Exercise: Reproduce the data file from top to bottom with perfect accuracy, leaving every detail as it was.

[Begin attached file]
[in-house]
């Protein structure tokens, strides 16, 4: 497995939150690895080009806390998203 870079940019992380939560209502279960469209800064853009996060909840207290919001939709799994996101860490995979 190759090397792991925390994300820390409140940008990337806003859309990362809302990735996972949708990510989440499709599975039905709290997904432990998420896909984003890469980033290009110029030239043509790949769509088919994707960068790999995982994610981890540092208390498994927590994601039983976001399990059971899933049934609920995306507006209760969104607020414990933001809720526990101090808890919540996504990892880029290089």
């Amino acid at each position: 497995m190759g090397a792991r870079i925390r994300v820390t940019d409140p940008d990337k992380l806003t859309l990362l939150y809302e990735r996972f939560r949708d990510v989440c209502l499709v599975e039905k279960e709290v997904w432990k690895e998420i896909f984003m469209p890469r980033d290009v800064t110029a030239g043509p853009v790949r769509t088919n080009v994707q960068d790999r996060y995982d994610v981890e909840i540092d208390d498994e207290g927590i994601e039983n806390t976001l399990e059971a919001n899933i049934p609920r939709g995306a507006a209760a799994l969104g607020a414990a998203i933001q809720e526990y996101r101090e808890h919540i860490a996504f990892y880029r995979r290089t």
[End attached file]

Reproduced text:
[in-house]
């Protein structure tokens, strides 16, 4: 497995939150690895080009806390998203 870079940019992380939560209502279960469209800064853009996060909840207290919001939709799994996101860490995979 190759090397792991925390994300820390409140940008990337806003859309990362809302990735996972949708990510989440499709599975039905709290997904432990998420896909984003890469980033290009110029030239043509790949769509088919994707960068790999995982994610981890540092208390498994927590994601039983976001399990059971899933049934609920995306507006209760969104607020414990933001809720526990101090808890919540996504990892880029290089």
């Amino acid at each position: 497995m190759g090397a792991r870079i925390r994300v820390t940019d409140p940008d990337k992380l806003t859309l990362l939150y809302e990735r996972f939560r949708d990510v989440c209502l499709v599975e039905k279960e709290v997904w432990k690895e998420i896909f984003m469209p890469r980033d290009v800064t110029a030239g043509p853009v790949r769509t088919n080009v994707q960068d790999r996060y995982d994610v981890e909840i540092d208390d498994e207290g927590i994601e039983n806390t976001l399990e059971a919001n899933i049934p609920r939709g995306a507006a209760a799994l969104g607020a414990a998203i933001q809720e526990y996101r101090e808890h919540i860490a996504f990892y880029r995979r290089t």